© 2000 Eric Flint
What happens when you throw a small American mining town from the 20th century into the middle of Germany…during the 17th-century’s Thirty Years War? Chaos — and fun. One morning out of the clear blue, the town of Grantville, West Virginia, suddenly found itself picked up and plopped down into one of the worst wars in history. Left to fend for themselves in an era of disease, ignorance, and marauding armies, they decide to rebuild the American vision from scratch, in the middle of Europe. 1632 is the start of a large and not-very-orderly series of novels that depict the evolution of Europe following the sudden infusion of 20th-century knowhow and American bravado, and it’s a ball to read.
The novel’s premise is largely fantastical, and subject to a handwave in the introduction. What matters is not how the Americans came to be thrown back into time, with their library of knowledge and modern tools. The store explores what that knowledge and tools does to Europe’s fiendishly complicated political scene. In 1632, Europe’s multitude of powers were involved in a technically religious war between Catholics and Protestants in which some Protestant powers were fighting on the Catholic side, and vice versa. Cardinal Richileu, the diabolical chessmaster running France and working fiendishly to keep the balance of power in Europe favoring himself, is busy moving armies and juggling two sets of Hapsburgs (some in Spain, some in Germany) as well as the plucky Swedish nation. The sudden takeover of part of Germany by a mouthy, irreligious Republic is a matter of some concern — especially as the Americans begin moving outward.
Grantville is not the typical American town: it is a mining town, and a unionized one that. It is led by intelligent, technically-savvy men who are used to a fight and determined to stick together, who know how to break a jaw in defense of principles. Mike Stearns, president of the local United Mine Workers of America, becomes the city’s de facto leader, for he and his men have the energy and toughness to stand against whatever brigands Europe throws at them. Although it may look primitive by their standards, 17th century Europe is a dangerous place. Its armies carry muskets, and while rumors of witchcraft abound, its leaders know technology when they see it. They won’t be scared off for long. Realizing how overwhelming the odds are against them, Stearns decides against isolation. To survive, Grantville is going to have to build on what it has already — and expand. But not as an empire: as the idealistic Republic they were once members of, and now constitute. Their goal is to start winning the hearts and minds of their neighbors, and from the downtrodden German folk create a shining city set upon a hill, amidst the forests of Thuringia.
1632 covers Grantville’s first year, and much happens — raids and battles, politicking between the American factions over the city’s future and between the warring powers of Europe, America now included — and a great deal of character development. Idling teenagers who spend their days throwing dice are forced into responsible manhood: schoolteachers and engineers now govern a nation. But the Americans are not alone, for the cast of viewpoint characters steadily expands to includes ‘downtime’ Europeans (some Jewish refugees, some Germans) who become citizens of the new republic, beguiled by its tolerance, high (if charmingly native) ideals, and liberties. These characters are standouts, especially the women of both cultures. One woman grows from a rape victim-concubine hiding her family in a cesspit to a lady of war who terrifies grown men with her stare and strikes the characters as being a creature out of legend.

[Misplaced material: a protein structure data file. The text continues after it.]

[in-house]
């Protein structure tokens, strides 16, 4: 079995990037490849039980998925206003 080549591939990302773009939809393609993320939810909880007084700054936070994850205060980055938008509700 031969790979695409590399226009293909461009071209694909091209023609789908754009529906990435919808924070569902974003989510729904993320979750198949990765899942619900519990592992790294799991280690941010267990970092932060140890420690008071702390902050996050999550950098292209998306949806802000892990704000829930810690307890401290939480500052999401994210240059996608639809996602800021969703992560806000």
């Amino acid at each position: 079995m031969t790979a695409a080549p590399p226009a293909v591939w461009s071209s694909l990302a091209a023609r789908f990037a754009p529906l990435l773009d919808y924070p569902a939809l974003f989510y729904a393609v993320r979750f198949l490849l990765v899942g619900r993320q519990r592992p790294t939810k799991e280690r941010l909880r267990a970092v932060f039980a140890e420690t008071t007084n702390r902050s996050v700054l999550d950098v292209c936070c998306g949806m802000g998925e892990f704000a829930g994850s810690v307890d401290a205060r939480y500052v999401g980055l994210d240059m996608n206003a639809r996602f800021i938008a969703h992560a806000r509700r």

Although the chronology of the books that follow this is bewildering, I may have to try, for 1632 is such a delightful novel I’d like very much to see what develops from it. The insertion of 20th century knowledge and mores into the middle of early industrial Europe is fascinating enough — what will become of the Dutch Republic, I wonder? will it make common cause? — but the storytelling is exuberantly fun. Despite being alone in the middle of deadly chaos, the Grantville townsfolk seize the danger as an opportunity. They’re full of bravado, flying around in pickup trucks and shotguns, rescuing damsels in distress and killing hordes of evil raping mercenaries with an M-60 while screaming “‘MERICA!”. They aren’t hicks — just country folk used to fighting for what they believe in, and what they believe in most is equality and liberty. I’d wager European readers might be a touch turned off by the notion of cheerfully confident Americans remolding the continent in their own image, but for Americans, the first book at least should find a broad audience in anyone who can gamely tolerate speculative fiction, as it supplies a little of everything, from politics to romance to combat. This first book is available for free on Kindle, no doubt a nefarious plan on Amazon’s part to hook readers like myself into wanting to read the dozen or so that follow it..